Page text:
September 23, 2022 - Pakistan Floods


Today’s Image of the Day compares two false-color images of the Indus River and adjacent floodplain in the Sindh province of Pakistan that were acquired by the Moderate Resolution Imaging Spectroradiometer (MODIS) on NASA’s Terra satellite. The top image was acquired on September 22, 2022, and the bottom image on August 28.

Extreme flooding is obvious in both images, but the comparison shows that some—but far from all—of the recent disastrous flooding has begun to recede. According to the United Nations (UN), on September 20 millions of people in Pakistan are still deeply affected by catastrophic flooding, which “is not going anywhere”. It is expected to take six months for the waters to fully recede.

It is estimated that nearly eight million people have been displaced by monsoonal flooding in Pakistan, which began as early as June. To date, more than 1,500 people have been killed, including 552 children, according to the UN. As often happens after disasters, illness and disease have begun to spread through displaced communities, including cerebral malaria, the most severe form of the disease which is often fatal. Malaria is caused by a parasite that is carried by mosquitoes, which thrive in standing waters after flooding.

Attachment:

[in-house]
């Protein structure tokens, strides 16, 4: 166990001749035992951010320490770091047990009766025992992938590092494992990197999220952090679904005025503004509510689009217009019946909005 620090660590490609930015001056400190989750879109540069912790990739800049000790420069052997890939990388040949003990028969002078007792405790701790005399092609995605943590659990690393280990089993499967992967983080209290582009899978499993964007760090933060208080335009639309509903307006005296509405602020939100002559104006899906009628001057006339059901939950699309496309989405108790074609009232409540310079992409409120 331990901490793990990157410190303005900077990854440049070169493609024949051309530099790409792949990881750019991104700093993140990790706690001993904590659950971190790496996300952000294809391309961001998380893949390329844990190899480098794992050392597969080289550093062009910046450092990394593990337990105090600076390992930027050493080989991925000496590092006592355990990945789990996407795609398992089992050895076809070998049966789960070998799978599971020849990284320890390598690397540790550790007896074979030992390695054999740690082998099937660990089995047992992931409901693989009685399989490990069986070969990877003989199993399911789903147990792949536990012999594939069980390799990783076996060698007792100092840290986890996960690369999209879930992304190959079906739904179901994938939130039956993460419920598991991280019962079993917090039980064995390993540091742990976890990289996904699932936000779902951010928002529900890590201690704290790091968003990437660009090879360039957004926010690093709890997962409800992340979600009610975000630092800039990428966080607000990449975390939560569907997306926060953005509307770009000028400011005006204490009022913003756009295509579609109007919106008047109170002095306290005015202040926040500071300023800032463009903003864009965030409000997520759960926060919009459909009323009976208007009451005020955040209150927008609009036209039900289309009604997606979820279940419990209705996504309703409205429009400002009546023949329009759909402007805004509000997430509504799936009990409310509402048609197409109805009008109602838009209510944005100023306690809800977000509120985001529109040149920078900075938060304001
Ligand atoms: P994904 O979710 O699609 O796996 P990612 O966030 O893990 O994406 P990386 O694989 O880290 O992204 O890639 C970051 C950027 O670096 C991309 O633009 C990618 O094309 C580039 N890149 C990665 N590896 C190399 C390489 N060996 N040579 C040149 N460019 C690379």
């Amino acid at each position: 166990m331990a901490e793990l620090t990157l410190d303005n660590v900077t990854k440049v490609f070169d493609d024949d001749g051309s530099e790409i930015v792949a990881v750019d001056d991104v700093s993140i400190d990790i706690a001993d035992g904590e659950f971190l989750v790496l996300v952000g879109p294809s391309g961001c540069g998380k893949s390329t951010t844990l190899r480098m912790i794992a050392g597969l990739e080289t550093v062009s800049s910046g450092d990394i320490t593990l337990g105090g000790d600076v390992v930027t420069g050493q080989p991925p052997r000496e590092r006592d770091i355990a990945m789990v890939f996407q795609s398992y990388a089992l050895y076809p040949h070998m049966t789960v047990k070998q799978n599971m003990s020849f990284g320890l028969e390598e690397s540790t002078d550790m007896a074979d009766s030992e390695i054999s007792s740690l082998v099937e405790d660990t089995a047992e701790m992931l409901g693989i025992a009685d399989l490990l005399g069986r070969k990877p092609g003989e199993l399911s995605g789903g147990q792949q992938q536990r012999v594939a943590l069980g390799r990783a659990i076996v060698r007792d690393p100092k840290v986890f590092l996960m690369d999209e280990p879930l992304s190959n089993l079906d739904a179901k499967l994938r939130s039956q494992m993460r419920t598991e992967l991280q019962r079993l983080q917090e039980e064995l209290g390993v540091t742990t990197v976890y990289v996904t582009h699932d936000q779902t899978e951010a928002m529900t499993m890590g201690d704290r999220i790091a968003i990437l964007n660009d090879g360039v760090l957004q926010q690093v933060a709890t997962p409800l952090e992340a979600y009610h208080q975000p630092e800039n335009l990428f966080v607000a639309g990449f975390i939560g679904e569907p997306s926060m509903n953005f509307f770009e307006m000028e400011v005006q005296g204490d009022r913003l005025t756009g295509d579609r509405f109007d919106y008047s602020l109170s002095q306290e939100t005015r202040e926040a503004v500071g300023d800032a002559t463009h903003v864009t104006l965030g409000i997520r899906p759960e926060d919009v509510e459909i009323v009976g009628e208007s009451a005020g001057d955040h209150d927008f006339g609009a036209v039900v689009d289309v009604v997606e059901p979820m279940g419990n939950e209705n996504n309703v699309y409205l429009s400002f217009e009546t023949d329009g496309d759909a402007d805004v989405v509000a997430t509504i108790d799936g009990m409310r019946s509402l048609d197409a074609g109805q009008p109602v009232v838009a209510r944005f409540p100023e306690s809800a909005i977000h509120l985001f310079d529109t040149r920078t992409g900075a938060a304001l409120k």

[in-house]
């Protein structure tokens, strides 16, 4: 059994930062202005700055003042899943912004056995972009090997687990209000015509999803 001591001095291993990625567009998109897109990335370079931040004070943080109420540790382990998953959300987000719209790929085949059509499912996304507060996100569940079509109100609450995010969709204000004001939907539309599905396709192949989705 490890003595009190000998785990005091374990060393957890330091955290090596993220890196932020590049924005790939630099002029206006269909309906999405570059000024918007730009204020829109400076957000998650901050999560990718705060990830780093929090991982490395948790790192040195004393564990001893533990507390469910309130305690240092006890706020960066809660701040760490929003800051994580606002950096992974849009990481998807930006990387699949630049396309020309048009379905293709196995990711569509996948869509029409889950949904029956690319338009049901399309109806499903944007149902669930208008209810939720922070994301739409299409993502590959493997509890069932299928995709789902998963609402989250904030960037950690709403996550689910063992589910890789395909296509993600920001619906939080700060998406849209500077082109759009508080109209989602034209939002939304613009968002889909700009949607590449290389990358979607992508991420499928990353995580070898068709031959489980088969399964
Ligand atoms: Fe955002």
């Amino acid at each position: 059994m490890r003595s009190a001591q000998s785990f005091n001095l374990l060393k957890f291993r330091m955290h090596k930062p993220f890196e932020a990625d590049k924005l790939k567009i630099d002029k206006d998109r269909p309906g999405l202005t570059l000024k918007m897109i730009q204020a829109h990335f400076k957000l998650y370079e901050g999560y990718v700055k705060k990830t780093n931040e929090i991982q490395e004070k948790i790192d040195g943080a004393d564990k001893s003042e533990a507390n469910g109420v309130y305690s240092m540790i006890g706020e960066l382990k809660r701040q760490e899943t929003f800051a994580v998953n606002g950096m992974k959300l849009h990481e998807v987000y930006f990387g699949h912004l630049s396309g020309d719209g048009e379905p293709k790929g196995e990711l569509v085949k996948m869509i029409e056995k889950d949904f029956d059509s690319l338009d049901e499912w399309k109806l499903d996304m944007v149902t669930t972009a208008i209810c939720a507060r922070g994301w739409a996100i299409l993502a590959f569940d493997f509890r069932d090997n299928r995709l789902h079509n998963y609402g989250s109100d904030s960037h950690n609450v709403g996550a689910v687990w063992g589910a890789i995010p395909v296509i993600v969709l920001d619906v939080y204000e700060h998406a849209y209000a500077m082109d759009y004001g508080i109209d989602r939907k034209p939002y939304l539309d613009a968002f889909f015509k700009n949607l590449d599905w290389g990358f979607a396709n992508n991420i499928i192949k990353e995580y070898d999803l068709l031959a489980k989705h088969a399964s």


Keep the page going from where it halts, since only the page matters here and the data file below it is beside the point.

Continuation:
This type of false-color image uses infrared and visible light (MODIS bands 7,2,1) to help distinguish water from land. Water appears various shades of blue, depending on depth and any sediment in the water, with the deepest water looking the darkest. Vegetation looks bright green while open or sparsely vegetated land looks tan. Cloud ranges from white to electric blue.

Image Facts
Satellite: Terra
Date Acquired: 9/22/2022
Resolutions: 1km (223.7 KB), 500m (574.7 KB), 250m (333.1 KB)
Bands Used: 1,4,3
Image Credit: MODIS Land Rapid Response Team, NASA GSFC